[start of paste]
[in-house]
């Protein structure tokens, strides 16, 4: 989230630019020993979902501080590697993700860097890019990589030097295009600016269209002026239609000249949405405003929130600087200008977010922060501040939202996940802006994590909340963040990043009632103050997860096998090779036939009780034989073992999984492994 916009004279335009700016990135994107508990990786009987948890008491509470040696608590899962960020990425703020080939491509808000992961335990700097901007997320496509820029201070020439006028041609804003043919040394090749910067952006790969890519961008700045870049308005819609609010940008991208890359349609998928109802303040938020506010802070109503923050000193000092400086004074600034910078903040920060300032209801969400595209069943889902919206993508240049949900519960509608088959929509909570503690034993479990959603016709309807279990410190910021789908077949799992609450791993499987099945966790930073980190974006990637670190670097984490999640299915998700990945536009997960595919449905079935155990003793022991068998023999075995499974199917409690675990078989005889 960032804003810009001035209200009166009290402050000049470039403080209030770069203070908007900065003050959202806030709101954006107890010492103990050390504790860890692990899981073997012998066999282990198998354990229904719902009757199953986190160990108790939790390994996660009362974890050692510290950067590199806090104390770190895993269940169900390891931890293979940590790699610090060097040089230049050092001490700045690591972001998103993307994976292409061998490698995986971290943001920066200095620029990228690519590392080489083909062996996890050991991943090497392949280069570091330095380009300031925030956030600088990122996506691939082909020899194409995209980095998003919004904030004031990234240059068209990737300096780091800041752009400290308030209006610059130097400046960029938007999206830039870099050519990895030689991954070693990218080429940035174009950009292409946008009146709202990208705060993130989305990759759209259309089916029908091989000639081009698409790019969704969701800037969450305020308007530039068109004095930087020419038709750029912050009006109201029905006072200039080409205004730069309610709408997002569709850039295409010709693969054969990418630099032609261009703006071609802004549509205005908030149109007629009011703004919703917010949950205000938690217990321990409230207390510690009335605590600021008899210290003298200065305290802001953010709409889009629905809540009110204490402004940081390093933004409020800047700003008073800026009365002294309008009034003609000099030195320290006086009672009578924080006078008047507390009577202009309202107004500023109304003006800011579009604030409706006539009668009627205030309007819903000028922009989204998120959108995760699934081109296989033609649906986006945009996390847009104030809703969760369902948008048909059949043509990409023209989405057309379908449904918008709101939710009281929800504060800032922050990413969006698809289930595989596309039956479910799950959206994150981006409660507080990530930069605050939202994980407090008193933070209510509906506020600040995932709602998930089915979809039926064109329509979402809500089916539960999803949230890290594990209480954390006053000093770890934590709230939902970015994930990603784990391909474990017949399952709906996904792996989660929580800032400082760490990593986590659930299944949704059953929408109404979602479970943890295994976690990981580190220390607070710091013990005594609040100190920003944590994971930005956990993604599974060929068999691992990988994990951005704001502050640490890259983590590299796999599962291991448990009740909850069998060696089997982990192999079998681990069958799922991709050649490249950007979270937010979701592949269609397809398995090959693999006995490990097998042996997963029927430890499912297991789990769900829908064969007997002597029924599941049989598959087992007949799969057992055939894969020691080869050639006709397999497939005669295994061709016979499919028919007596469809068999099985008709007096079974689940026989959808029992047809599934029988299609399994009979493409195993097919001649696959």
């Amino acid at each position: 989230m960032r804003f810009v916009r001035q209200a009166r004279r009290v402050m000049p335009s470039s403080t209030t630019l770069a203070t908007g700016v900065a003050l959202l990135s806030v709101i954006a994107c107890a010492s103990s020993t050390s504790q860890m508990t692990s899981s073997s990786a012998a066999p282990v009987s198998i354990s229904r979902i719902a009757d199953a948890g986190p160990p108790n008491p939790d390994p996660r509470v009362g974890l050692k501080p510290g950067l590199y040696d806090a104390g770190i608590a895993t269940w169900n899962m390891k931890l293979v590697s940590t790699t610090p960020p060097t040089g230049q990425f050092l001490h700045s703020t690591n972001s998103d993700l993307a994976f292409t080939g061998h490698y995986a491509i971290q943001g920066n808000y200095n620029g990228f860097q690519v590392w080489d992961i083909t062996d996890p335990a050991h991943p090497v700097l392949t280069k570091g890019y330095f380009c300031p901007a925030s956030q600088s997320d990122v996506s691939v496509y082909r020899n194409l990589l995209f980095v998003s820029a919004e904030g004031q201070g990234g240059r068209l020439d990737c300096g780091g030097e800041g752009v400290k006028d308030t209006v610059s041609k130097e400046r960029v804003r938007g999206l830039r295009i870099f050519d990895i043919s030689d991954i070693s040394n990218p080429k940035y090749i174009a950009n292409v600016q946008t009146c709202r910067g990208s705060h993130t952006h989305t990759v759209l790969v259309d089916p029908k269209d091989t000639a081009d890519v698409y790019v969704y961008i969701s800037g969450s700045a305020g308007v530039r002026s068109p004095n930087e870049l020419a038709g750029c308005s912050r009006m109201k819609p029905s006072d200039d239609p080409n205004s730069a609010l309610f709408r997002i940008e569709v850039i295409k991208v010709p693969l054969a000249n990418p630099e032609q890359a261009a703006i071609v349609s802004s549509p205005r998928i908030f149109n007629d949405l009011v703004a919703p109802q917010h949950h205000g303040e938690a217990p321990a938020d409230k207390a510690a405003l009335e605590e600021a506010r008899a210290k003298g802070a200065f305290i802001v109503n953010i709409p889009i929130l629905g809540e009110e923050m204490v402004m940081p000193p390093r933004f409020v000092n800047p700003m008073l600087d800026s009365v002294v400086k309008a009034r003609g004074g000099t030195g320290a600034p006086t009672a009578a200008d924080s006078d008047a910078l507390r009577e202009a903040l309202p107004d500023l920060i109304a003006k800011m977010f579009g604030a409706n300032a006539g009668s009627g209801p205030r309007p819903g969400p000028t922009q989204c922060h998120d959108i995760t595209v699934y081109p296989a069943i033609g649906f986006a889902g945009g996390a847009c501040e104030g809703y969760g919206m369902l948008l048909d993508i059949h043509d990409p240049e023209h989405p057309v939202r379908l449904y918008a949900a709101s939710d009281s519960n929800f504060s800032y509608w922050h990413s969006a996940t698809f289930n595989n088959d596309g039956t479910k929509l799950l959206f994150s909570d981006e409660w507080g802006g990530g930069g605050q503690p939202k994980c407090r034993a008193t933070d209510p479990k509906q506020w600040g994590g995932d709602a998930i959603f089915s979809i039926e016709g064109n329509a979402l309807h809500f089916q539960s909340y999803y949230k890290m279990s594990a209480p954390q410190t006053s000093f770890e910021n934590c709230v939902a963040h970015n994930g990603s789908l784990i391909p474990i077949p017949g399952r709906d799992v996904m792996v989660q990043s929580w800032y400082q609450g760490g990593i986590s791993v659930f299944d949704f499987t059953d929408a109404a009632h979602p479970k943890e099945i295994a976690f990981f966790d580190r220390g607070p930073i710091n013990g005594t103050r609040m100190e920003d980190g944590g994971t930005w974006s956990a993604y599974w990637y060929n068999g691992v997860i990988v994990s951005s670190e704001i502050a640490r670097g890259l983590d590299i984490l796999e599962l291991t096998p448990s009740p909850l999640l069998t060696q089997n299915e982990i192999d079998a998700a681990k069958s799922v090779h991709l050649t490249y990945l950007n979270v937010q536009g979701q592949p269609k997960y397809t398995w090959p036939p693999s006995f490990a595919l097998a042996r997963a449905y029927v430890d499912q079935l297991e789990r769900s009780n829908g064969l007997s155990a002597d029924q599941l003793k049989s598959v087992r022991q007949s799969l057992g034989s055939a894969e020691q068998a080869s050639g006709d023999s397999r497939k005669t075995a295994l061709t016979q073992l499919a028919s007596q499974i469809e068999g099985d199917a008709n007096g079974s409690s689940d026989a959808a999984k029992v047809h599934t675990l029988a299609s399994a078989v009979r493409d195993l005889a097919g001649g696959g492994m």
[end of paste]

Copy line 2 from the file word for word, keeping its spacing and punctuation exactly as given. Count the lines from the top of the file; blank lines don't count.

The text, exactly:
């Protein structure tokens, strides 16, 4: 989230630019020993979902501080590697993700860097890019990589030097295009600016269209002026239609000249949405405003929130600087200008977010922060501040939202996940802006994590909340963040990043009632103050997860096998090779036939009780034989073992999984492994 916009004279335009700016990135994107508990990786009987948890008491509470040696608590899962960020990425703020080939491509808000992961335990700097901007997320496509820029201070020439006028041609804003043919040394090749910067952006790969890519961008700045870049308005819609609010940008991208890359349609998928109802303040938020506010802070109503923050000193000092400086004074600034910078903040920060300032209801969400595209069943889902919206993508240049949900519960509608088959929509909570503690034993479990959603016709309807279990410190910021789908077949799992609450791993499987099945966790930073980190974006990637670190670097984490999640299915998700990945536009997960595919449905079935155990003793022991068998023999075995499974199917409690675990078989005889 960032804003810009001035209200009166009290402050000049470039403080209030770069203070908007900065003050959202806030709101954006107890010492103990050390504790860890692990899981073997012998066999282990198998354990229904719902009757199953986190160990108790939790390994996660009362974890050692510290950067590199806090104390770190895993269940169900390891931890293979940590790699610090060097040089230049050092001490700045690591972001998103993307994976292409061998490698995986971290943001920066200095620029990228690519590392080489083909062996996890050991991943090497392949280069570091330095380009300031925030956030600088990122996506691939082909020899194409995209980095998003919004904030004031990234240059068209990737300096780091800041752009400290308030209006610059130097400046960029938007999206830039870099050519990895030689991954070693990218080429940035174009950009292409946008009146709202990208705060993130989305990759759209259309089916029908091989000639081009698409790019969704969701800037969450305020308007530039068109004095930087020419038709750029912050009006109201029905006072200039080409205004730069309610709408997002569709850039295409010709693969054969990418630099032609261009703006071609802004549509205005908030149109007629009011703004919703917010949950205000938690217990321990409230207390510690009335605590600021008899210290003298200065305290802001953010709409889009629905809540009110204490402004940081390093933004409020800047700003008073800026009365002294309008009034003609000099030195320290006086009672009578924080006078008047507390009577202009309202107004500023109304003006800011579009604030409706006539009668009627205030309007819903000028922009989204998120959108995760699934081109296989033609649906986006945009996390847009104030809703969760369902948008048909059949043509990409023209989405057309379908449904918008709101939710009281929800504060800032922050990413969006698809289930595989596309039956479910799950959206994150981006409660507080990530930069605050939202994980407090008193933070209510509906506020600040995932709602998930089915979809039926064109329509979402809500089916539960999803949230890290594990209480954390006053000093770890934590709230939902970015994930990603784990391909474990017949399952709906996904792996989660929580800032400082760490990593986590659930299944949704059953929408109404979602479970943890295994976690990981580190220390607070710091013990005594609040100190920003944590994971930005956990993604599974060929068999691992990988994990951005704001502050640490890259983590590299796999599962291991448990009740909850069998060696089997982990192999079998681990069958799922991709050649490249950007979270937010979701592949269609397809398995090959693999006995490990097998042996997963029927430890499912297991789990769900829908064969007997002597029924599941049989598959087992007949799969057992055939894969020691080869050639006709397999497939005669295994061709016979499919028919007596469809068999099985008709007096079974689940026989959808029992047809599934029988299609399994009979493409195993097919001649696959």